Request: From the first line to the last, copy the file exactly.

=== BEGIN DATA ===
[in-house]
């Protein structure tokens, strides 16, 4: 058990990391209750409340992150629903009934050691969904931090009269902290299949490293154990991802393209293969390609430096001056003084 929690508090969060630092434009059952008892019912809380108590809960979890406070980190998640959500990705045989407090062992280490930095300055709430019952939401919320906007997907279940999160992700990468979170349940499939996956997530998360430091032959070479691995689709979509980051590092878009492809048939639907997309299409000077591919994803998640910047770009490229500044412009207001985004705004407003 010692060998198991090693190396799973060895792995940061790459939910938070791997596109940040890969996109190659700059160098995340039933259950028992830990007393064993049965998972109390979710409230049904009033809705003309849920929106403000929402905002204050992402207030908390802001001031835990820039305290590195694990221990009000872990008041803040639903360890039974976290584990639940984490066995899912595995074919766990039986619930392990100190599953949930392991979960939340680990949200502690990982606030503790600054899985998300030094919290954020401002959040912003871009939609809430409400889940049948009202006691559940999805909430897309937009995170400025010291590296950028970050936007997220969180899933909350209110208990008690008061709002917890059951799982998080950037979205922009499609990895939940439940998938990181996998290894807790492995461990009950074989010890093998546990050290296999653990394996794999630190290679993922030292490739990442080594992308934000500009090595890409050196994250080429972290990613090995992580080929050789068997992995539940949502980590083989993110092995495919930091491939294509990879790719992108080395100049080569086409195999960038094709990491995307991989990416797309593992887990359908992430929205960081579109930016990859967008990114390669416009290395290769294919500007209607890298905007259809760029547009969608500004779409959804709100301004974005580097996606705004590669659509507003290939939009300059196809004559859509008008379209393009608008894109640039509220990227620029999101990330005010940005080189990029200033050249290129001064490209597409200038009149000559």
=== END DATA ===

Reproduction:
[in-house]
């Protein structure tokens, strides 16, 4: 058990990391209750409340992150629903009934050691969904931090009269902290299949490293154990991802393209293969390609430096001056003084 929690508090969060630092434009059952008892019912809380108590809960979890406070980190998640959500990705045989407090062992280490930095300055709430019952939401919320906007997907279940999160992700990468979170349940499939996956997530998360430091032959070479691995689709979509980051590092878009492809048939639907997309299409000077591919994803998640910047770009490229500044412009207001985004705004407003 010692060998198991090693190396799973060895792995940061790459939910938070791997596109940040890969996109190659700059160098995340039933259950028992830990007393064993049965998972109390979710409230049904009033809705003309849920929106403000929402905002204050992402207030908390802001001031835990820039305290590195694990221990009000872990008041803040639903360890039974976290584990639940984490066995899912595995074919766990039986619930392990100190599953949930392991979960939340680990949200502690990982606030503790600054899985998300030094919290954020401002959040912003871009939609809430409400889940049948009202006691559940999805909430897309937009995170400025010291590296950028970050936007997220969180899933909350209110208990008690008061709002917890059951799982998080950037979205922009499609990895939940439940998938990181996998290894807790492995461990009950074989010890093998546990050290296999653990394996794999630190290679993922030292490739990442080594992308934000500009090595890409050196994250080429972290990613090995992580080929050789068997992995539940949502980590083989993110092995495919930091491939294509990879790719992108080395100049080569086409195999960038094709990491995307991989990416797309593992887990359908992430929205960081579109930016990859967008990114390669416009290395290769294919500007209607890298905007259809760029547009969608500004779409959804709100301004974005580097996606705004590669659509507003290939939009300059196809004559859509008008379209393009608008894109640039509220990227620029999101990330005010940005080189990029200033050249290129001064490209597409200038009149000559």